An armed man stands guard in Luhansk, Ukraine, on November 22 as rebels control the city. The Trump administration has approved the sale of lethal defensive weapons to Kiev. Photo by Alexander Ermochenko/EPA-EFE
Dec. 21 (UPI) -- President Donald Trump has approved the export of weapons to Ukraine against Russian-backed separatist rebels, as fighting in the country intensified, the U.S. State Department announced Thursday.
Spokeswoman Heather Nauert said the department notified Congress on Dec. 13 that an export license was approved, allowing Ukraine to buy certain light weapons and small arms from American manufacturers.
"The U.S. government is not selling the Ukrainian government these weapons," she said. "Under the previous two administrations, the U.S. government has approved export licenses to Ukraine, so this is nothing new."
The sale includes sniper rifles, ammunition and other associated parts and materials worth $41.5 million, two U.S. congressional sources told ABC News.
In late 2014, President Barack Obama signed legislation to send weapons to Ukraine but he never followed through on the transaction.
What's different this time is Trump has attempted to improve relations with Russia and President Vladimir Putin, including working with the nation to resolve the Ukraine crisis.
Monday, however, Trump unveiled his National Security Strategy that says Russia is creating "an unstable frontier in Eurasia, where the risk of conflict due to Russian miscalculation is growing."
"Russia and its proxies are the source of violence in eastern Ukraine, and the Russian government continues to perpetuate an active conflict and humanitarian crisis through its leadership and supply of military forces on the ground," Nauer said Tuesday.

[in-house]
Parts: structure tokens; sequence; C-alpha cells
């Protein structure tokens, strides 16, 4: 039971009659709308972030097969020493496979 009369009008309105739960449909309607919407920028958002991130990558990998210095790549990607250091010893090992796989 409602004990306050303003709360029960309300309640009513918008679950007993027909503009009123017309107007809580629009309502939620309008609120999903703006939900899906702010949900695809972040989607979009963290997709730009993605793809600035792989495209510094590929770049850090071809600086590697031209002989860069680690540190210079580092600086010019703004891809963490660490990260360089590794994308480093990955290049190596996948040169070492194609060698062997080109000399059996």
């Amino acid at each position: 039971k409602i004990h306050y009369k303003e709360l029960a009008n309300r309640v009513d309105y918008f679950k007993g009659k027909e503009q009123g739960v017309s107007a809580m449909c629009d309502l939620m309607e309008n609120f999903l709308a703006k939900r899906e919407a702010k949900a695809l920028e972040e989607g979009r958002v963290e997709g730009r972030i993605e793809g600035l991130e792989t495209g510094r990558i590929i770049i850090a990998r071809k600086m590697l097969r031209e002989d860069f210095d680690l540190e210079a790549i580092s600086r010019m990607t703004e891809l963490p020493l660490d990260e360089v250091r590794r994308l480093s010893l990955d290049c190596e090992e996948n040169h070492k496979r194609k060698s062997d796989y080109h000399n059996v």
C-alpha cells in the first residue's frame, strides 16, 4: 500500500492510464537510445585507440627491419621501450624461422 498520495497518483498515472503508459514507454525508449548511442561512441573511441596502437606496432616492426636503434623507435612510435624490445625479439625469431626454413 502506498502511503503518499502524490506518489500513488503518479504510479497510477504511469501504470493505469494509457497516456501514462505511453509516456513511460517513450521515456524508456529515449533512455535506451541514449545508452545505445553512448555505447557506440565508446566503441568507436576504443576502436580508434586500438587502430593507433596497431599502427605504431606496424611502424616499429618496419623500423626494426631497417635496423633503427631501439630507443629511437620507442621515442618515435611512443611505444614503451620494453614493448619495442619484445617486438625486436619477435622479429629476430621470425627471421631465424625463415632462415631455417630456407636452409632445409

The Organization for Security and Cooperation in Europe said there have been more than 16,000 ceasefire violations and up to eight Ukrainian soldiers killed in fighting.
Russian Foreign Ministry spokeswoman Maria Zakharova said the arms decision would push Ukraine "towards reckless new military decisions."
Earlier, the Treasury Department announced sanctions against five individuals for alleged human rights abuses in Russia under the Magnitsky Act.
Secretary of State Rex Tillerson last month said the United States would maintain sanctions on Russia.
U.S. Sen.John McCain, R-Ariz, applauded the Trump administration's decision to help Ukraine's government.
"This decision is years overdue, but nonetheless, it comes at a pivotal moment," the chairman of the Senate Armed Serves Committee said in a statement. "Ukrainians are enduring some of the worst fighting in several months as Russia has withdrawn its officers from a key ceasefire implementation mechanism and Russian-led forces have escalated their attacks in eastern Ukraine. At every turn, Vladimir Putin has chosen war instead of peace in Ukraine. So long as he makes this choice, the United States and the Free World should give Ukraine what it needs to fight back."
He also urged Trump to approve additional sales of defensive lethal weapons, including anti-tank munitions "to fully utilize security assistance funds provided by the Congress to enable Ukraine to defend its sovereignty and territorial integrity."
McCain urged a budget deal that supports the $350 million in security assistance for Ukraine as authorized by the National Defense Authorization Act signed this month.